Mizuho Global Alternative Investments plans to launch its second infrastructure debt fund, targeting over 33 billion yen ($303.6 million; €247.5 million) with greenfield assets included in the investment criteria, Jack Wang, an investment officer in the infrastructure team at the firm, told sister publication Private Debt Investor.
The move towards a new fund launch comes as the alternative investment manager has deployed around 90 percent of its investments in project financing opportunities as of end-January.
“We still want to focus on projects with long-term offtake agreements, stable cashflow, and revenue, but we might have to increase the risk profile [of the new fund] by including several greenfield projects and looking at the primary side,” Wang told Private Debt Investor.
Wang noted that as the credit spread has been tightening over the last few years, the margins are very low in the projects that they have been reviewing.
“Given the expected returns from our [existing] investors, I think increasing our risk appetite is worthy,” he noted, adding that the project financing fund series is looking to focus on offshore projects only as credit spreads are too tight in Japan.
The manager closed its debut project financing fund, Cosmic Blue PF Trust Lilly, on 33 billion yen last August, as first reported by Infrastructure Investor. That vehicle targeted brownfield project finance debt, particularly senior-secured loans. The 20-year fund, with a five-year investment period, will convert foreign currency-denominated cashflows from overseas assets into Japanese yen, with currency hedging arranged by commercial banks.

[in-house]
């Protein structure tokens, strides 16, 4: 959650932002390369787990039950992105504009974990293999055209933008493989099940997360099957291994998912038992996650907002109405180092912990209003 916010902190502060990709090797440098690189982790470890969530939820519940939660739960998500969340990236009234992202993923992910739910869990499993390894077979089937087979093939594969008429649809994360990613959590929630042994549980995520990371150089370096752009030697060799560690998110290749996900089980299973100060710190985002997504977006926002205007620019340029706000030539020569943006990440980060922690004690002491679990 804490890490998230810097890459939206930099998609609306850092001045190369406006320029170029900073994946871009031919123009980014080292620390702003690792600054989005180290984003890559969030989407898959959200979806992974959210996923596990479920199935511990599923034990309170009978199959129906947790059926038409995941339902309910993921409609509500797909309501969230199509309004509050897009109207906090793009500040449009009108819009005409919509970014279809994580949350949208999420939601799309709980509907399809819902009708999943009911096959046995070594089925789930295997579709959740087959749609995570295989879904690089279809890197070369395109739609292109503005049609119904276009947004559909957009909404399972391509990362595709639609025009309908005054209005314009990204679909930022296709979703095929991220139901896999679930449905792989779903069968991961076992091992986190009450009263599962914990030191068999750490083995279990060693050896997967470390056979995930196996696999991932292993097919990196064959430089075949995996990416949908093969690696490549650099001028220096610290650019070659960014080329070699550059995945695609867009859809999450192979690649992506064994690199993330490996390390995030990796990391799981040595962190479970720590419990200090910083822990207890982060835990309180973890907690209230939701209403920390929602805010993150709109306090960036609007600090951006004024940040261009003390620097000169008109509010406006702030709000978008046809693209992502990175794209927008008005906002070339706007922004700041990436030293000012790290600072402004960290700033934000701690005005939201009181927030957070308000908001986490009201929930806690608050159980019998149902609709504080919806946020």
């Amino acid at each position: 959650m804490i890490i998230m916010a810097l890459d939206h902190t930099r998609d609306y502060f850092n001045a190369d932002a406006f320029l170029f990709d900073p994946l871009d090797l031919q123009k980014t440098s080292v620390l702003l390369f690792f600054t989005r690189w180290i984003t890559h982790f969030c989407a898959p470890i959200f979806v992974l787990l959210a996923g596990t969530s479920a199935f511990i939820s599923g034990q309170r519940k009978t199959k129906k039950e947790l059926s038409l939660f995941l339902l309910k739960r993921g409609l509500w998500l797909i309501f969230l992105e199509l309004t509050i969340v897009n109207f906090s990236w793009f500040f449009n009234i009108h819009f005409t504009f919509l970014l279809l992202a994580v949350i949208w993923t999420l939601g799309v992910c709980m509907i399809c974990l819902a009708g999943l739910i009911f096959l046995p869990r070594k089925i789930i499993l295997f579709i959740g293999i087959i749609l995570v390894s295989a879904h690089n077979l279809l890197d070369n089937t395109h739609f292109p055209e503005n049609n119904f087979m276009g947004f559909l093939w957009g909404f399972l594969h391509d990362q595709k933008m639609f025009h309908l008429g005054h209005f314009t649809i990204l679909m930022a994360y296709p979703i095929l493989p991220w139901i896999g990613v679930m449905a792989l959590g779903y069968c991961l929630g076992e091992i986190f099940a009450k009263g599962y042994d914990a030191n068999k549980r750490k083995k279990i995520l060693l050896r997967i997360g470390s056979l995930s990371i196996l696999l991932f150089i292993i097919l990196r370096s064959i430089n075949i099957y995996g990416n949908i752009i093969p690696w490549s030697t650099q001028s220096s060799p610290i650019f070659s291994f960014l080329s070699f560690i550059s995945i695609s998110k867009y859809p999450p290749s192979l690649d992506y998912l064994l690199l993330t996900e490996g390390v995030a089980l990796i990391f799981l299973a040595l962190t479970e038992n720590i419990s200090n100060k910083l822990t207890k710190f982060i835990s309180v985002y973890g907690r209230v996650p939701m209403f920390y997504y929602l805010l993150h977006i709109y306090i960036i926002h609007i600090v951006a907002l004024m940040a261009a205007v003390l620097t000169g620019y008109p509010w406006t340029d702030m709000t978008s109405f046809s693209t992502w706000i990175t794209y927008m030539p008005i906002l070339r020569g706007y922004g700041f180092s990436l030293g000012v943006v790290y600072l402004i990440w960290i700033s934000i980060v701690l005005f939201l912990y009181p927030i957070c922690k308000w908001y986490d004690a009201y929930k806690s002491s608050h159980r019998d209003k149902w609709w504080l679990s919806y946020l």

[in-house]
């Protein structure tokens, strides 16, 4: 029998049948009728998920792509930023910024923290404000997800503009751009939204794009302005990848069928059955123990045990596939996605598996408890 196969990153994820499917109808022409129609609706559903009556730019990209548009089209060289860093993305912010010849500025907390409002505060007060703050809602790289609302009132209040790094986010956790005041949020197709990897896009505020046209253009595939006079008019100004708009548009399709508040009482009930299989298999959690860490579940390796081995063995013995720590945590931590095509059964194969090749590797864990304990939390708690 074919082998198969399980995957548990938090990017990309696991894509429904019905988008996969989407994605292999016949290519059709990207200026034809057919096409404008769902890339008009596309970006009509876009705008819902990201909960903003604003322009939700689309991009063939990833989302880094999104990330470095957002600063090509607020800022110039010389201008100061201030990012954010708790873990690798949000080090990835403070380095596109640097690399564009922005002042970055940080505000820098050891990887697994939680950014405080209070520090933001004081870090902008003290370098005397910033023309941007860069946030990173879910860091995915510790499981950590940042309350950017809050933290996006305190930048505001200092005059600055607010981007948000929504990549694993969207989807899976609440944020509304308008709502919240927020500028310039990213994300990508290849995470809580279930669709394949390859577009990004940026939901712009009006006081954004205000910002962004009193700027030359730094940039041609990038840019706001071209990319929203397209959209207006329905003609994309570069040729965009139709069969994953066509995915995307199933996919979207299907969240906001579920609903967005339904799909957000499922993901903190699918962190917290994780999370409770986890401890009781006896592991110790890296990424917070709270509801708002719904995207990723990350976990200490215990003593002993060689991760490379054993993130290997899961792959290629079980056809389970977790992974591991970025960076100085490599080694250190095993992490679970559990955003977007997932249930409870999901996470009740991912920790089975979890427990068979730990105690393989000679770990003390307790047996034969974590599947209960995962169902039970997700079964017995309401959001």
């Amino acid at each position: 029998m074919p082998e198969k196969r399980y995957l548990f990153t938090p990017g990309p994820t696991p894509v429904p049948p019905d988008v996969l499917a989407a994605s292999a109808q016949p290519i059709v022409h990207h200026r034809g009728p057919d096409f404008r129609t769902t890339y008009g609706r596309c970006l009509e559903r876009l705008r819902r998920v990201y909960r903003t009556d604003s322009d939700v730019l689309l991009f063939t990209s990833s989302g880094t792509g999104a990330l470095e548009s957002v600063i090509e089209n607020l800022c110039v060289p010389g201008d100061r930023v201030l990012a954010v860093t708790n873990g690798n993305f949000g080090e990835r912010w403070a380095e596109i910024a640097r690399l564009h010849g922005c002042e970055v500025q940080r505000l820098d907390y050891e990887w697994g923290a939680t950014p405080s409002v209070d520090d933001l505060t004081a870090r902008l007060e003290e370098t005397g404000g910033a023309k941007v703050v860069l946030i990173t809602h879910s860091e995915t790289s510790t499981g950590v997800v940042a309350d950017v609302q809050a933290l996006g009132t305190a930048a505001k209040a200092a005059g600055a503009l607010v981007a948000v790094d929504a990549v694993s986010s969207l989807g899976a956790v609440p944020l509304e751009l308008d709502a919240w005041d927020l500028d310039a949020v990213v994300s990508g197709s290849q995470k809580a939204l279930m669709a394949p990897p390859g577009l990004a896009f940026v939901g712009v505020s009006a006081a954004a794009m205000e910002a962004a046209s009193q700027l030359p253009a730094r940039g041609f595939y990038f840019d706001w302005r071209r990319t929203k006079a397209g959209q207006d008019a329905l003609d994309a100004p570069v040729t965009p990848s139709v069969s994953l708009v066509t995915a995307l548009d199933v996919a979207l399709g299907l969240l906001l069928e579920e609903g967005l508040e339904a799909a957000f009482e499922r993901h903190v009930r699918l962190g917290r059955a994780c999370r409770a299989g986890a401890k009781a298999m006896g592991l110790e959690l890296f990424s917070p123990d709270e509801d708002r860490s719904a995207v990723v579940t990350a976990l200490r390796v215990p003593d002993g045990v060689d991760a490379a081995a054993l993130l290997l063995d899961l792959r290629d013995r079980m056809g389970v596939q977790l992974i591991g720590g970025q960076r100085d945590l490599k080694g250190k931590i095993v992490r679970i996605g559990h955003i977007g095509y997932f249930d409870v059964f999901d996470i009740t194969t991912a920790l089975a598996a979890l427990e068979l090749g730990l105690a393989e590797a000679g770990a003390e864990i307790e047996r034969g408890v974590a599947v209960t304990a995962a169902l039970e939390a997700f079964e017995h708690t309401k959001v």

In terms of geographic focus, the first fund has invested across Asia, Europe, North America, and the Middle East. It also has several projects in Southeast Asia and Europe, one project in the Middle East and another one in North America.
The fund mainly sourced deals via Mizuho’s platform and had invested in nine projects out of 30 in its pipeline as of end-January. Over 95 percent of the manager’s investors are Japanese pension funds. The vehicle and its successor are part of a long-term infrastructure debt strategy that may raise as much as 100 billion yen.
The alternative investment manager is wholly owned by Mizuho Financial Group, a Tokyo-headquartered bank holding company, with assets under management of 298.8 billion yen as of March 2017.